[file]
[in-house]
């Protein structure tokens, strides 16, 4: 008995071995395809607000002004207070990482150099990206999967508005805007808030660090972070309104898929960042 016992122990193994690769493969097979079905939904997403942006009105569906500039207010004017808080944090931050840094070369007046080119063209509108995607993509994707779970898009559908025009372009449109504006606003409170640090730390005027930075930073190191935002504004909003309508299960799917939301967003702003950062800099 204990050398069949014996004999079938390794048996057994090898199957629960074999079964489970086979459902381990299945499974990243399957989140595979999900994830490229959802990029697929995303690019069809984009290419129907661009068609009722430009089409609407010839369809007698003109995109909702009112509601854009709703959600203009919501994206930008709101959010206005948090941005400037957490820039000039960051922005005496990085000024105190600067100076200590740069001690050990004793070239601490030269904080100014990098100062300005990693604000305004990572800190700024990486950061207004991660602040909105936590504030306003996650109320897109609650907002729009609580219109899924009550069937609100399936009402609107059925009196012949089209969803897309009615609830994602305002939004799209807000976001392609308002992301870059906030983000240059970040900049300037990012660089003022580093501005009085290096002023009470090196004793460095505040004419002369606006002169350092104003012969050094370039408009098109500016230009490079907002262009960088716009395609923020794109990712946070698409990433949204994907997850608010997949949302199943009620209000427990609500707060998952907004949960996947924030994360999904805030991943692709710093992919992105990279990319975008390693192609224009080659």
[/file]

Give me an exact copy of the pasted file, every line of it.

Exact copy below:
[in-house]
């Protein structure tokens, strides 16, 4: 008995071995395809607000002004207070990482150099990206999967508005805007808030660090972070309104898929960042 016992122990193994690769493969097979079905939904997403942006009105569906500039207010004017808080944090931050840094070369007046080119063209509108995607993509994707779970898009559908025009372009449109504006606003409170640090730390005027930075930073190191935002504004909003309508299960799917939301967003702003950062800099 204990050398069949014996004999079938390794048996057994090898199957629960074999079964489970086979459902381990299945499974990243399957989140595979999900994830490229959802990029697929995303690019069809984009290419129907661009068609009722430009089409609407010839369809007698003109995109909702009112509601854009709703959600203009919501994206930008709101959010206005948090941005400037957490820039000039960051922005005496990085000024105190600067100076200590740069001690050990004793070239601490030269904080100014990098100062300005990693604000305004990572800190700024990486950061207004991660602040909105936590504030306003996650109320897109609650907002729009609580219109899924009550069937609100399936009402609107059925009196012949089209969803897309009615609830994602305002939004799209807000976001392609308002992301870059906030983000240059970040900049300037990012660089003022580093501005009085290096002023009470090196004793460095505040004419002369606006002169350092104003012969050094370039408009098109500016230009490079907002262009960088716009395609923020794109990712946070698409990433949204994907997850608010997949949302199943009620209000427990609500707060998952907004949960996947924030994360999904805030991943692709710093992919992105990279990319975008390693192609224009080659």